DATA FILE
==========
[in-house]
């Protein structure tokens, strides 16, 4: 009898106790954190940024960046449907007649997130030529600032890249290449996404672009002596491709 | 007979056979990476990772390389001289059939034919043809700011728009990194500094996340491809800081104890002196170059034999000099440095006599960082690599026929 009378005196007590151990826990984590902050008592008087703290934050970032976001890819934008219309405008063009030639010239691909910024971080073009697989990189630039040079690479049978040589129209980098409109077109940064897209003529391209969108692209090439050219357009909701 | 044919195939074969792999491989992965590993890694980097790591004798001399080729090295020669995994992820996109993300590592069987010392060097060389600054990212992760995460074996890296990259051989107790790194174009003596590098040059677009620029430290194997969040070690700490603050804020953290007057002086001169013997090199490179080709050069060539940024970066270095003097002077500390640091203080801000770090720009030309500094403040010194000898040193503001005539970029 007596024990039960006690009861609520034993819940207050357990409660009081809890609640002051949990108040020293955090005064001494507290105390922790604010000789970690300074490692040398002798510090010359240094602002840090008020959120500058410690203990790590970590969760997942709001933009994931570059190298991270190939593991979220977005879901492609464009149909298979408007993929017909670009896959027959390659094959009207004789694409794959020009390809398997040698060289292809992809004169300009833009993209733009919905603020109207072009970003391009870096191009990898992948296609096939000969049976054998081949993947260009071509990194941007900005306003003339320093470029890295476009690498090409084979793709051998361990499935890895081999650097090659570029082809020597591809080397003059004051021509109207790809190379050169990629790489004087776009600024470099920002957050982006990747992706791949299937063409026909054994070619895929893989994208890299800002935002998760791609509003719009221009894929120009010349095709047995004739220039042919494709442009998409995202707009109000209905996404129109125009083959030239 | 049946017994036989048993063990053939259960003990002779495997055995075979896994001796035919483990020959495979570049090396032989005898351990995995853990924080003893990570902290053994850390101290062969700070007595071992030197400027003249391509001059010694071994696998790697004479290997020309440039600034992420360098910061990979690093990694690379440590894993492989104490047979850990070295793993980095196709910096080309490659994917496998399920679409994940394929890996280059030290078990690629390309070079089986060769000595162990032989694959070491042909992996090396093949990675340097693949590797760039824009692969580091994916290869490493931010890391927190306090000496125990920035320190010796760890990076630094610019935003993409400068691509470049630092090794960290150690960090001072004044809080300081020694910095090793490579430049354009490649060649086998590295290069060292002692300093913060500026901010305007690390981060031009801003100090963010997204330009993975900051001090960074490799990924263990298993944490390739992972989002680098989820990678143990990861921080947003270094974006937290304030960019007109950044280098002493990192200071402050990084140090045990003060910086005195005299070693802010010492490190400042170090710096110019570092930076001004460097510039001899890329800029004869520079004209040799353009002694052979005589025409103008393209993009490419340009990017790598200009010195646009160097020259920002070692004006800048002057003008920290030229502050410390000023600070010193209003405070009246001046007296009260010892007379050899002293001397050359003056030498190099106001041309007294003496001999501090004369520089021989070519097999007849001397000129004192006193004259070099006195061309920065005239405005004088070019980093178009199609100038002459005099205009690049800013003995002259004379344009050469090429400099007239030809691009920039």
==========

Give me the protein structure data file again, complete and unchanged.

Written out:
[in-house]
């Protein structure tokens, strides 16, 4: 009898106790954190940024960046449907007649997130030529600032890249290449996404672009002596491709 | 007979056979990476990772390389001289059939034919043809700011728009990194500094996340491809800081104890002196170059034999000099440095006599960082690599026929 009378005196007590151990826990984590902050008592008087703290934050970032976001890819934008219309405008063009030639010239691909910024971080073009697989990189630039040079690479049978040589129209980098409109077109940064897209003529391209969108692209090439050219357009909701 | 044919195939074969792999491989992965590993890694980097790591004798001399080729090295020669995994992820996109993300590592069987010392060097060389600054990212992760995460074996890296990259051989107790790194174009003596590098040059677009620029430290194997969040070690700490603050804020953290007057002086001169013997090199490179080709050069060539940024970066270095003097002077500390640091203080801000770090720009030309500094403040010194000898040193503001005539970029 007596024990039960006690009861609520034993819940207050357990409660009081809890609640002051949990108040020293955090005064001494507290105390922790604010000789970690300074490692040398002798510090010359240094602002840090008020959120500058410690203990790590970590969760997942709001933009994931570059190298991270190939593991979220977005879901492609464009149909298979408007993929017909670009896959027959390659094959009207004789694409794959020009390809398997040698060289292809992809004169300009833009993209733009919905603020109207072009970003391009870096191009990898992948296609096939000969049976054998081949993947260009071509990194941007900005306003003339320093470029890295476009690498090409084979793709051998361990499935890895081999650097090659570029082809020597591809080397003059004051021509109207790809190379050169990629790489004087776009600024470099920002957050982006990747992706791949299937063409026909054994070619895929893989994208890299800002935002998760791609509003719009221009894929120009010349095709047995004739220039042919494709442009998409995202707009109000209905996404129109125009083959030239 | 049946017994036989048993063990053939259960003990002779495997055995075979896994001796035919483990020959495979570049090396032989005898351990995995853990924080003893990570902290053994850390101290062969700070007595071992030197400027003249391509001059010694071994696998790697004479290997020309440039600034992420360098910061990979690093990694690379440590894993492989104490047979850990070295793993980095196709910096080309490659994917496998399920679409994940394929890996280059030290078990690629390309070079089986060769000595162990032989694959070491042909992996090396093949990675340097693949590797760039824009692969580091994916290869490493931010890391927190306090000496125990920035320190010796760890990076630094610019935003993409400068691509470049630092090794960290150690960090001072004044809080300081020694910095090793490579430049354009490649060649086998590295290069060292002692300093913060500026901010305007690390981060031009801003100090963010997204330009993975900051001090960074490799990924263990298993944490390739992972989002680098989820990678143990990861921080947003270094974006937290304030960019007109950044280098002493990192200071402050990084140090045990003060910086005195005299070693802010010492490190400042170090710096110019570092930076001004460097510039001899890329800029004869520079004209040799353009002694052979005589025409103008393209993009490419340009990017790598200009010195646009160097020259920002070692004006800048002057003008920290030229502050410390000023600070010193209003405070009246001046007296009260010892007379050899002293001397050359003056030498190099106001041309007294003496001999501090004369520089021989070519097999007849001397000129004192006193004259070099006195061309920065005239405005004088070019980093178009199609100038002459005099205009690049800013003995002259004379344009050469090429400099007239030809691009920039």